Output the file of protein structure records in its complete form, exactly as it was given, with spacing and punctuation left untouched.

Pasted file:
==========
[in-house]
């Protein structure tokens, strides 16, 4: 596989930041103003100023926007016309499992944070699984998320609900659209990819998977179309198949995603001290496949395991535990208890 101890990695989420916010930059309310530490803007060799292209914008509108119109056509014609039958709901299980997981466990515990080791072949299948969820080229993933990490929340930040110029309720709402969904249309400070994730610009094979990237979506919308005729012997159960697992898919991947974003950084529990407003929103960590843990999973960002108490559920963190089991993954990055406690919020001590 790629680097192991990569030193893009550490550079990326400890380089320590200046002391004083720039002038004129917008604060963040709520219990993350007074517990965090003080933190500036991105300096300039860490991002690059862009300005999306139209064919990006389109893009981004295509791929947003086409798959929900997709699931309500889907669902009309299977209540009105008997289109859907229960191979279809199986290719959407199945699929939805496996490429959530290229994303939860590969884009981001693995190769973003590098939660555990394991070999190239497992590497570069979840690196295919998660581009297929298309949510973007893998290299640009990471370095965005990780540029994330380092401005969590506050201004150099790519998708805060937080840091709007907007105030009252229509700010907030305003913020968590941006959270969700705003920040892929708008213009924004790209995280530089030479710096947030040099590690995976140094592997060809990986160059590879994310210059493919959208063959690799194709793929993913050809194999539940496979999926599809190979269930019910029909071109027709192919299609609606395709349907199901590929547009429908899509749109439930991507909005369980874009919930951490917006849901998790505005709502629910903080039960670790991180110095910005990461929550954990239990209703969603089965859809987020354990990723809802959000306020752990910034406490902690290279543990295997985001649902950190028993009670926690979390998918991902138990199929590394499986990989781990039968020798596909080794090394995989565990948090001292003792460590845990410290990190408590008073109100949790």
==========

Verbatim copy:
[in-house]
């Protein structure tokens, strides 16, 4: 596989930041103003100023926007016309499992944070699984998320609900659209990819998977179309198949995603001290496949395991535990208890 101890990695989420916010930059309310530490803007060799292209914008509108119109056509014609039958709901299980997981466990515990080791072949299948969820080229993933990490929340930040110029309720709402969904249309400070994730610009094979990237979506919308005729012997159960697992898919991947974003950084529990407003929103960590843990999973960002108490559920963190089991993954990055406690919020001590 790629680097192991990569030193893009550490550079990326400890380089320590200046002391004083720039002038004129917008604060963040709520219990993350007074517990965090003080933190500036991105300096300039860490991002690059862009300005999306139209064919990006389109893009981004295509791929947003086409798959929900997709699931309500889907669902009309299977209540009105008997289109859907229960191979279809199986290719959407199945699929939805496996490429959530290229994303939860590969884009981001693995190769973003590098939660555990394991070999190239497992590497570069979840690196295919998660581009297929298309949510973007893998290299640009990471370095965005990780540029994330380092401005969590506050201004150099790519998708805060937080840091709007907007105030009252229509700010907030305003913020968590941006959270969700705003920040892929708008213009924004790209995280530089030479710096947030040099590690995976140094592997060809990986160059590879994310210059493919959208063959690799194709793929993913050809194999539940496979999926599809190979269930019910029909071109027709192919299609609606395709349907199901590929547009429908899509749109439930991507909005369980874009919930951490917006849901998790505005709502629910903080039960670790991180110095910005990461929550954990239990209703969603089965859809987020354990990723809802959000306020752990910034406490902690290279543990295997985001649902950190028993009670926690979390998918991902138990199929590394499986990989781990039968020798596909080794090394995989565990948090001292003792460590845990410290990190408590008073109100949790």